Atlanta’s compact downtown is made expansive by a ring of skyscrapers that circle it like trees and between whose heights plenty of sky remain visible. The William Bremen Jewish Heritage Museum, which sits south of the city center and west of its graceful metropolitan avenues, is a low-slung building without a façade. Its austere geometry is typical of the generic modernism of much post-1960s architecture. Still, its severity jars in the context of these wide slow streets. The homes here are a century old. Lived in continuously rather than preserved as historic sites, they possess an easy elegance that tempers the walker’s envy of their privilege. To walk by them is to feel time stretched to a larger amplitude as the soft metronomes of veranda chairs rock in deliberate, regular rhythm.
Islanded by its modern architecture, the Bremen Museum is estranged from such equanimity. A smallish building, it boasts ample parking but few surrounding trees. From outside it seems not so much secretive as expressionless in the manner of federal buildings. Its blank front recalls Jewish tradition’s tendency to favor self-scrutiny over social negotiation, to make self-distinction rather than affiliation the object of examination. Too, in this place concerned with preserving the past, the proscription against graven images still carries a certain weight. Many Jews would recognize without being conscious of doing so that what might appear to be a closed quality—the building’s refusal to assimilate to the architecture of its surroundings—is not designed to cast aspersion on others but only to encourage the inward turn toward reverence. But it is not difficult to see how people unfamiliar with this way of locating the self in the world might translate distrust of decoration into dislike of their own society. When you cross the threshold and pull open its heavy windowless door, you feel as if you are leaving Atlanta far behind you. Perhaps a more ecumenical invitation would educate more visitors. I wonder what kind of gesture it would have been to design a structure consonant with the history of the city and its mix of cultures: how might this building look were it to insist upon Jewish rights of residency while acknowledging the Middle Passage along which the predecessors of some of the city’s black inhabitants suffered and died?
Although the Bremen is not in conversation with its locale, the museum speaks to sites for the preservation of Jewish culture elsewhere. Inside there is a very handsome lecture hall built to accommodate several hundred listeners and two wings of galleries. One door leads to a temporary display dedicated to the city’s Jewish residents, but the largest space is devoted to the museum’s permanent Holocaust exhibit. In here you wind through a series of small chambers connected by narrow hallways. The interior walls detail, in text and photograph, the history of modern German anti-Semitism that culminates in the Shoah. The exhibit’s design is predicated upon this unrelenting chronology. Its rooms are without alternative egress, sequential rather than adjacent, so you walk through them in the single direction the narrative permits. No doubt this lack options is designed to remind visitors of the constricted, ever-narrowing aperture Europe became for Jews during World War II. Coupled with the building’s low ceilings, dim lighting and grim portraiture, the inviolate chronology provokes hopelessness and claustrophobia in equal measure.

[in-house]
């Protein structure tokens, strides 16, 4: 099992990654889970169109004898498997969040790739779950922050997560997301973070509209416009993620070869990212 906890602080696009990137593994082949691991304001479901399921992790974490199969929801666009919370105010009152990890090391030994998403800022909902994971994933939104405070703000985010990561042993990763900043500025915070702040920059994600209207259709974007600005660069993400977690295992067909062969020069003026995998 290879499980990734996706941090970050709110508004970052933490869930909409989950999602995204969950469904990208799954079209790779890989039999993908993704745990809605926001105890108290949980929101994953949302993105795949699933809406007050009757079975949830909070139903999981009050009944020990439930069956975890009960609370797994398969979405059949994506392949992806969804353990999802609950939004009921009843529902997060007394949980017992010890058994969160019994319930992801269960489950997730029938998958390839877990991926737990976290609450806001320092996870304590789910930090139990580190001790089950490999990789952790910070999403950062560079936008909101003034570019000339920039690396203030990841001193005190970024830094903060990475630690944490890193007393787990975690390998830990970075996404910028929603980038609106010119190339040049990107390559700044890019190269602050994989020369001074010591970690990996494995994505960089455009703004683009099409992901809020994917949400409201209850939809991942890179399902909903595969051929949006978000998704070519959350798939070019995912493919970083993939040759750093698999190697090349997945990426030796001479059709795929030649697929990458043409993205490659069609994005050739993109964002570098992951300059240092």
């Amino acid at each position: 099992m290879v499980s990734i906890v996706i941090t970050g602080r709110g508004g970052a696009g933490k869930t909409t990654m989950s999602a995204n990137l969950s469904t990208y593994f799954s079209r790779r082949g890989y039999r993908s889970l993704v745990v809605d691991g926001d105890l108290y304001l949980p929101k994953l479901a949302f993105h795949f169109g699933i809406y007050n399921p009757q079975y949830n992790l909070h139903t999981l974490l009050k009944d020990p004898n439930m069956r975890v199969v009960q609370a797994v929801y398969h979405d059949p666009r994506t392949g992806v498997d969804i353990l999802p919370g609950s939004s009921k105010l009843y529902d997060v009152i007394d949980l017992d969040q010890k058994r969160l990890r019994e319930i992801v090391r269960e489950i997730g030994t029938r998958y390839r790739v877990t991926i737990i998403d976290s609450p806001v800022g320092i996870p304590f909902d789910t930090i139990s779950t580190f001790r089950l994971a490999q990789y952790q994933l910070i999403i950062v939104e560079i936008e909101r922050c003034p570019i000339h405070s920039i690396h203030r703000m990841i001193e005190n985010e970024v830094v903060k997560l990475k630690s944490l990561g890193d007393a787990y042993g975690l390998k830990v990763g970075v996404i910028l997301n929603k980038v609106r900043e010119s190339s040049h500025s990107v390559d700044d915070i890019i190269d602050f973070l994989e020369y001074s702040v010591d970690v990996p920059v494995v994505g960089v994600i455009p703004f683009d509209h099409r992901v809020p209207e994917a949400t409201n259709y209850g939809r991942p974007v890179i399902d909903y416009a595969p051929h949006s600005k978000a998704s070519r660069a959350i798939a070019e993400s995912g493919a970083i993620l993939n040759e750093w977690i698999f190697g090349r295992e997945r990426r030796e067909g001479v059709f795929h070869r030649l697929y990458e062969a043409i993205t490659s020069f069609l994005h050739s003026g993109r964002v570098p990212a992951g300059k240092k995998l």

Its spatial determinism also mirrors the institution’s temporal rationale. Like other museums of remembrance, the Bremen presents history as inexorably linear. Its chronology plays out backwards from the apocalyptic moment of the Shoah, which, as origin point, becomes curiously ahistorical. Such retroactive dating provides the frame within which, as Michael André Bernstein argued in Foregone Conclusions (1994), the “entire experience” of European Jewry “prior to the Third Reich is judged.” My sense is that the Bremen, in situating the Holocaust as the anticipated outcome of a course carried through to completion, wishes to accord the mass extermination of Europe’s Jews coherence and dignity. Certainly the funerary rhythm of its procession of events lends the whole a tragic grandeur. Unfortunately, this tidy progression also echoes the quasi “logical” rhetoric of the Final Solution itself.
As in similar institutions across the country, the exhibit is a dirge; its ritual of “remembering” keeping us trained upon the end we have anticipated from the first room’s display of photographs. Paradoxically, the urgency of its timescale encourages a suspension of faculties rather than a quickening of them. You walk through the rooms, look intently at the photographs and read the scripts, only to be overtaken by inertia potent as incipient nightmare. The air feels torpid, a vacuum simulating the silence of the Shoah. You look again at the faces of the dead, but they have been effaced by the devastation of History writ large. This epic sweep blots out the quotidian life the museum is dedicated to preserving—the excited mix of Yiddish, French, and Polish you might have overheard at a Warsaw dinner table, the sweet butter linzertorte you could have tasted in a Berlin bakery. What gets lost may seem slight, but it is the kind of detail that allows us to linger upon the particulars of distinct lives: the plaid skirt a daughter wore in her last photograph, the scuffed suitcase a father filled with the family’s prized possessions, the book upon whose flyleaf the date of a bar-mitzvah, penned in spidery script, speaks of inspiration and of blessing.